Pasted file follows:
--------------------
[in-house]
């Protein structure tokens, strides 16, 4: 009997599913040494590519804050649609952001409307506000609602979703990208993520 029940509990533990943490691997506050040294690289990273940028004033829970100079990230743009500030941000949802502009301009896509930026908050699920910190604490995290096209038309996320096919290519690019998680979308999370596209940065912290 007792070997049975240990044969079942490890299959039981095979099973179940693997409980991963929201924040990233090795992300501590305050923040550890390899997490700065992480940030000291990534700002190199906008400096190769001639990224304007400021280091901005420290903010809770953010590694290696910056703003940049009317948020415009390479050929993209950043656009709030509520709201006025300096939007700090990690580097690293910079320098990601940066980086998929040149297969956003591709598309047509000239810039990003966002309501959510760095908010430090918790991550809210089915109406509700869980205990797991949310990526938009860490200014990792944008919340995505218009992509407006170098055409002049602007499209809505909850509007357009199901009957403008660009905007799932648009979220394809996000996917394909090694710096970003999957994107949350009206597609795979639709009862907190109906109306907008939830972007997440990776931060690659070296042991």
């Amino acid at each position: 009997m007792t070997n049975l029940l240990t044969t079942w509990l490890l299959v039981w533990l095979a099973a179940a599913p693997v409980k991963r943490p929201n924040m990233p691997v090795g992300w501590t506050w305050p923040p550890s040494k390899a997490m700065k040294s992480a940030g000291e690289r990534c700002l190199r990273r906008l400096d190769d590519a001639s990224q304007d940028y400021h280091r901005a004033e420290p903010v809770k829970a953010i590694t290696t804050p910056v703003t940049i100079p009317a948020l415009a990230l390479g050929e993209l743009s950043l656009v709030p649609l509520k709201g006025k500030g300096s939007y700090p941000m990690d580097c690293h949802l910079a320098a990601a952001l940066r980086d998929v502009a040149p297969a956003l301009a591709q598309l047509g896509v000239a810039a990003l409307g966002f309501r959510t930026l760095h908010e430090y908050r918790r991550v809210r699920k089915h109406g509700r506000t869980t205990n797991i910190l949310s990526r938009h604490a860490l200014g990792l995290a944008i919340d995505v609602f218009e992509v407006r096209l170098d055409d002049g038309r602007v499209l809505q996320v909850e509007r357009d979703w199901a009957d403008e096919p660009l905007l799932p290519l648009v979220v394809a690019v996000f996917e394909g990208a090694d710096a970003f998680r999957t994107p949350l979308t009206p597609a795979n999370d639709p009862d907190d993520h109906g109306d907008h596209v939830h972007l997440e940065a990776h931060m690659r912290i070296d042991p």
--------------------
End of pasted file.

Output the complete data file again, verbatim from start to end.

[in-house]
């Protein structure tokens, strides 16, 4: 009997599913040494590519804050649609952001409307506000609602979703990208993520 029940509990533990943490691997506050040294690289990273940028004033829970100079990230743009500030941000949802502009301009896509930026908050699920910190604490995290096209038309996320096919290519690019998680979308999370596209940065912290 007792070997049975240990044969079942490890299959039981095979099973179940693997409980991963929201924040990233090795992300501590305050923040550890390899997490700065992480940030000291990534700002190199906008400096190769001639990224304007400021280091901005420290903010809770953010590694290696910056703003940049009317948020415009390479050929993209950043656009709030509520709201006025300096939007700090990690580097690293910079320098990601940066980086998929040149297969956003591709598309047509000239810039990003966002309501959510760095908010430090918790991550809210089915109406509700869980205990797991949310990526938009860490200014990792944008919340995505218009992509407006170098055409002049602007499209809505909850509007357009199901009957403008660009905007799932648009979220394809996000996917394909090694710096970003999957994107949350009206597609795979639709009862907190109906109306907008939830972007997440990776931060690659070296042991």
């Amino acid at each position: 009997m007792t070997n049975l029940l240990t044969t079942w509990l490890l299959v039981w533990l095979a099973a179940a599913p693997v409980k991963r943490p929201n924040m990233p691997v090795g992300w501590t506050w305050p923040p550890s040494k390899a997490m700065k040294s992480a940030g000291e690289r990534c700002l190199r990273r906008l400096d190769d590519a001639s990224q304007d940028y400021h280091r901005a004033e420290p903010v809770k829970a953010i590694t290696t804050p910056v703003t940049i100079p009317a948020l415009a990230l390479g050929e993209l743009s950043l656009v709030p649609l509520k709201g006025k500030g300096s939007y700090p941000m990690d580097c690293h949802l910079a320098a990601a952001l940066r980086d998929v502009a040149p297969a956003l301009a591709q598309l047509g896509v000239a810039a990003l409307g966002f309501r959510t930026l760095h908010e430090y908050r918790r991550v809210r699920k089915h109406g509700r506000t869980t205990n797991i910190l949310s990526r938009h604490a860490l200014g990792l995290a944008i919340d995505v609602f218009e992509v407006r096209l170098d055409d002049g038309r602007v499209l809505q996320v909850e509007r357009d979703w199901a009957d403008e096919p660009l905007l799932p290519l648009v979220v394809a690019v996000f996917e394909g990208a090694d710096a970003f998680r999957t994107p949350l979308t009206p597609a795979n999370d639709p009862d907190d993520h109906g109306d907008h596209v939830h972007l997440e940065a990776h931060m690659r912290i070296d042991p």